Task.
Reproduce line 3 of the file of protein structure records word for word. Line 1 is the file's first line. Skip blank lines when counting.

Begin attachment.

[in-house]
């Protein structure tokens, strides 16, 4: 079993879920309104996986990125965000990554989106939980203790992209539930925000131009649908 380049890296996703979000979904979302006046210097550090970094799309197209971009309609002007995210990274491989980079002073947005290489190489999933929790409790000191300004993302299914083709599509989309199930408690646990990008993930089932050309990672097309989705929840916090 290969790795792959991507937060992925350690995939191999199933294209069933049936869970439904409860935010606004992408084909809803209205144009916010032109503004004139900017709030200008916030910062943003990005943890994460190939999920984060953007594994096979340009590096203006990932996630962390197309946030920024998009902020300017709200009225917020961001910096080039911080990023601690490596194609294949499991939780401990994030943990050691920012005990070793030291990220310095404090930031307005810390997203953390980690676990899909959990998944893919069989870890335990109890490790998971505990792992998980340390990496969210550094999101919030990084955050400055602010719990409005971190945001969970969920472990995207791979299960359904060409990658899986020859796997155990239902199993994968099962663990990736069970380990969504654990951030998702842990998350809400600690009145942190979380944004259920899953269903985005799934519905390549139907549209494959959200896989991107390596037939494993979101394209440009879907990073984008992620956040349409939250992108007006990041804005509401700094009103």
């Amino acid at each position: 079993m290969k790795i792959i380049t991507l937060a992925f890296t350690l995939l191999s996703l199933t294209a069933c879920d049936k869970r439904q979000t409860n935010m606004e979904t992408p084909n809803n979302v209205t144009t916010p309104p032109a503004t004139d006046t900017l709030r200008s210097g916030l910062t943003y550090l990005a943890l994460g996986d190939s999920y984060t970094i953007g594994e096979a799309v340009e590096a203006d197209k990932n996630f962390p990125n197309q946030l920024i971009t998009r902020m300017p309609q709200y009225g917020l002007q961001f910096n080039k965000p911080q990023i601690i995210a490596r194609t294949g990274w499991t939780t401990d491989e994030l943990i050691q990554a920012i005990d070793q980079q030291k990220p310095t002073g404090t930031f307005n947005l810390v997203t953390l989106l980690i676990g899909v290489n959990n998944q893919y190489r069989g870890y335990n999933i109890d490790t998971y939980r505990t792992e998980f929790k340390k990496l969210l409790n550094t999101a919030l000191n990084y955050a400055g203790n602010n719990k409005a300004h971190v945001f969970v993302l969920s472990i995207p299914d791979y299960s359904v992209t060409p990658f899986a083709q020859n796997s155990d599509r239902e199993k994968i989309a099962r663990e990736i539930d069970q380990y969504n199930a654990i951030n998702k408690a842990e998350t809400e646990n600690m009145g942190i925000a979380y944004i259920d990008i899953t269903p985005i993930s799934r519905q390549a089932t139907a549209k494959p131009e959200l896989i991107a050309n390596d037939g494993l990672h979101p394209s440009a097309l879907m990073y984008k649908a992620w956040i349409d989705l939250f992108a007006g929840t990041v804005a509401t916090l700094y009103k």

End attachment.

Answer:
């Amino acid at each position: 079993m290969k790795i792959i380049t991507l937060a992925f890296t350690l995939l191999s996703l199933t294209a069933c879920d049936k869970r439904q979000t409860n935010m606004e979904t992408p084909n809803n979302v209205t144009t916010p309104p032109a503004t004139d006046t900017l709030r200008s210097g916030l910062t943003y550090l990005a943890l994460g996986d190939s999920y984060t970094i953007g594994e096979a799309v340009e590096a203006d197209k990932n996630f962390p990125n197309q946030l920024i971009t998009r902020m300017p309609q709200y009225g917020l002007q961001f910096n080039k965000p911080q990023i601690i995210a490596r194609t294949g990274w499991t939780t401990d491989e994030l943990i050691q990554a920012i005990d070793q980079q030291k990220p310095t002073g404090t930031f307005n947005l810390v997203t953390l989106l980690i676990g899909v290489n959990n998944q893919y190489r069989g870890y335990n999933i109890d490790t998971y939980r505990t792992e998980f929790k340390k990496l969210l409790n550094t999101a919030l000191n990084y955050a400055g203790n602010n719990k409005a300004h971190v945001f969970v993302l969920s472990i995207p299914d791979y299960s359904v992209t060409p990658f899986a083709q020859n796997s155990d599509r239902e199993k994968i989309a099962r663990e990736i539930d069970q380990y969504n199930a654990i951030n998702k408690a842990e998350t809400e646990n600690m009145g942190i925000a979380y944004i259920d990008i899953t269903p985005i993930s799934r519905q390549a089932t139907a549209k494959p131009e959200l896989i991107a050309n390596d037939g494993l990672h979101p394209s440009a097309l879907m990073y984008k649908a992620w956040i349409d989705l939250f992108a007006g929840t990041v804005a509401t916090l700094y009103k």